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Asia-Pacific

Flood-hit Pakistanis protest lack of help

media A mother with her sick child waits at a hospital in Sukkur, Sindh Reuters

Hundreds of hungry families blocked a highway in Pakistan’s flood-affected south on Wednesday, demanding that the government provide more food as the UN warned of a “triple threat” to desperate survivors.

Up to 500 people from a government-run relief camp in Thatta town, in the worst-affected province of Sindh, blocked the main road between Karachi city and Thatta for three hours, calling for the state to provide food and shelter.

Residents complained they had not received food in the past two days.

Meanwhile hospitals are struggling to cope with a rising number of patients who express growing frustration with medical care.

Doctors say that patients are suffering from several diseases including gastroenteritis, diarrhea, skin and eye infections, and stocks of medecines are running low.

In addition, the United Nations has warned of imminent waterborne diseases, including typhoid fever, shigellosis and hepatitis A and E, and vector-borne diseases like malaria and dengue fever.

The monsoon floods have affected an estimated 18 million people, ravaged around a fifth of Pakistan's territory and destroyed over 3.4 million hectares of crops.

World Food Programme director Josette Sheeran has warned that Pakistan faces a triple threat to food supplies – with seeds, crops and incomes hit.

While the international community has now donated almost 550 million euros for humanitarian aid, the UN stresses the importance of a long term commitment of the latter in favour of the rehabilitation and reconstruction of the country.

Prime Minister Yusuf Raza Gilani said an inflation target of 9.5 per cent for 2011 would now likely be in the range of 15-20 per cent.

“Inflation is likely to spike significantly in the face of short supply of food due to crops destruction,” he told his cabinet in televised remarks.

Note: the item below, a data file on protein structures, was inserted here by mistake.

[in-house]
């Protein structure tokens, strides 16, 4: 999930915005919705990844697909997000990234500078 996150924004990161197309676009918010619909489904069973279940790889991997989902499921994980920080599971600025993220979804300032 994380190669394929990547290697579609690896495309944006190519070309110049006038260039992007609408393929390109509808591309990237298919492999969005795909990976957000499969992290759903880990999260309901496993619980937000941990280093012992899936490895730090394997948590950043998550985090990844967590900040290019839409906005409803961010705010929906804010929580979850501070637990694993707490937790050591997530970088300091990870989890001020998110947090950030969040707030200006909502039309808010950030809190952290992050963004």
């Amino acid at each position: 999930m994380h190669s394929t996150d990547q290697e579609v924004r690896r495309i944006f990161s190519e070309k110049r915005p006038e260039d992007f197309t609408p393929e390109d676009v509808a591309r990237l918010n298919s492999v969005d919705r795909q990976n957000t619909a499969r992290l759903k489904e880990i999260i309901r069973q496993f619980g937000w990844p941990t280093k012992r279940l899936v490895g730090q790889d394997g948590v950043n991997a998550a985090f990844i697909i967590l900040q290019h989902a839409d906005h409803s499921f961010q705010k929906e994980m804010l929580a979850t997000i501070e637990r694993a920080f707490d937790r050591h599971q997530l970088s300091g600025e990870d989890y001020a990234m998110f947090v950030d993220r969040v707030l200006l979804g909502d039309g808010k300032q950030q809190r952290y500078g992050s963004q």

He said that GDP growth would also lower to 2.5 per cent from the predicted 4.5 per cent.

“This economy loss will translate into massive job losses and loss of incomes for thousands of families,” he said.

"The budget deficit before the flood crisis was estimated to reach 4.5 per cent of GDP. Now it is estimated to be as much as 6-7 per cent of the GDP," Gilani told the cabinet.

"The floods have inflicted damage to the economy which may by some estimates reach 43 billion dollars, while affecting 30 per cent of all agricultural land," he said.

One million people have been displaced over the past few days alone. Pakistan’s government has confirmed 1,645 people dead and 2,479 injured but officials warn that millions are at risk from food shortages and disease.

The head of the UN refugee agency’s office in Peshawar, Ahmad Warsama, said that shelter would be provided for 80,000 people who could still not have access to their villages after flooded roads and broken bridges cut them off.

In the meantime, Pakistani air strikes on militant hideouts in a north-western tribal area killed 55 on Tuesday, with reports of some civilian deaths.

Militants are said to have used civilians as human shields, though security officials say the number of civilian casualties is unknown.

Officials also say Pakistani jet fighters Tuesday targeted rebels preparing for imminent suicide attacks and destroyed their bases in the Khyber tribal district, which borders Afghanistan.

 
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